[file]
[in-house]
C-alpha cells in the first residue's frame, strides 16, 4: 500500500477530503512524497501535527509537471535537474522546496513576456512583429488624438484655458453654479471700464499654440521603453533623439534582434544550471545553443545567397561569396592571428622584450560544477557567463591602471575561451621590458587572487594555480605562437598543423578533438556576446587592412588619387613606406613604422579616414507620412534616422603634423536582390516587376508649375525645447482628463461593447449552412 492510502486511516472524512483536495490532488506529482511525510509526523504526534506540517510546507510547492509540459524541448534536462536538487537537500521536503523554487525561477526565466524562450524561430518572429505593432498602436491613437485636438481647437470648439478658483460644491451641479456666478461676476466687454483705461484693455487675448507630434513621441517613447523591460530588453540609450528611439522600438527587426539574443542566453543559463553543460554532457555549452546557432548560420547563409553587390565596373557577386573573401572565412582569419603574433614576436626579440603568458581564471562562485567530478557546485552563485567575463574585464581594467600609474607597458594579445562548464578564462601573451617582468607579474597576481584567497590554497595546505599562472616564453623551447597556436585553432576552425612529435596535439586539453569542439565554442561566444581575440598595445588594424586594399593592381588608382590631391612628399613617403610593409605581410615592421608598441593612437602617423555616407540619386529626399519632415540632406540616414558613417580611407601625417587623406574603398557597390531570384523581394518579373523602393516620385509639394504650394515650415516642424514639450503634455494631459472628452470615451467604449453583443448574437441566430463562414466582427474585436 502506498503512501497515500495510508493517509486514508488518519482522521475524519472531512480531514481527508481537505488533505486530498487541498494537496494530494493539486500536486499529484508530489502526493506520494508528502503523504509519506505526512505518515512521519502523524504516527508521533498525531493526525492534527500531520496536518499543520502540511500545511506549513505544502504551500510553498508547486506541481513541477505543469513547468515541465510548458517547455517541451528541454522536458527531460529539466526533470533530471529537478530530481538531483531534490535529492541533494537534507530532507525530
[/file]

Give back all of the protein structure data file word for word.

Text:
[in-house]
C-alpha cells in the first residue's frame, strides 16, 4: 500500500477530503512524497501535527509537471535537474522546496513576456512583429488624438484655458453654479471700464499654440521603453533623439534582434544550471545553443545567397561569396592571428622584450560544477557567463591602471575561451621590458587572487594555480605562437598543423578533438556576446587592412588619387613606406613604422579616414507620412534616422603634423536582390516587376508649375525645447482628463461593447449552412 492510502486511516472524512483536495490532488506529482511525510509526523504526534506540517510546507510547492509540459524541448534536462536538487537537500521536503523554487525561477526565466524562450524561430518572429505593432498602436491613437485636438481647437470648439478658483460644491451641479456666478461676476466687454483705461484693455487675448507630434513621441517613447523591460530588453540609450528611439522600438527587426539574443542566453543559463553543460554532457555549452546557432548560420547563409553587390565596373557577386573573401572565412582569419603574433614576436626579440603568458581564471562562485567530478557546485552563485567575463574585464581594467600609474607597458594579445562548464578564462601573451617582468607579474597576481584567497590554497595546505599562472616564453623551447597556436585553432576552425612529435596535439586539453569542439565554442561566444581575440598595445588594424586594399593592381588608382590631391612628399613617403610593409605581410615592421608598441593612437602617423555616407540619386529626399519632415540632406540616414558613417580611407601625417587623406574603398557597390531570384523581394518579373523602393516620385509639394504650394515650415516642424514639450503634455494631459472628452470615451467604449453583443448574437441566430463562414466582427474585436 502506498503512501497515500495510508493517509486514508488518519482522521475524519472531512480531514481527508481537505488533505486530498487541498494537496494530494493539486500536486499529484508530489502526493506520494508528502503523504509519506505526512505518515512521519502523524504516527508521533498525531493526525492534527500531520496536518499543520502540511500545511506549513505544502504551500510553498508547486506541481513541477505543469513547468515541465510548458517547455517541451528541454522536458527531460529539466526533470533530471529537478530530481538531483531534490535529492541533494537534507530532507525530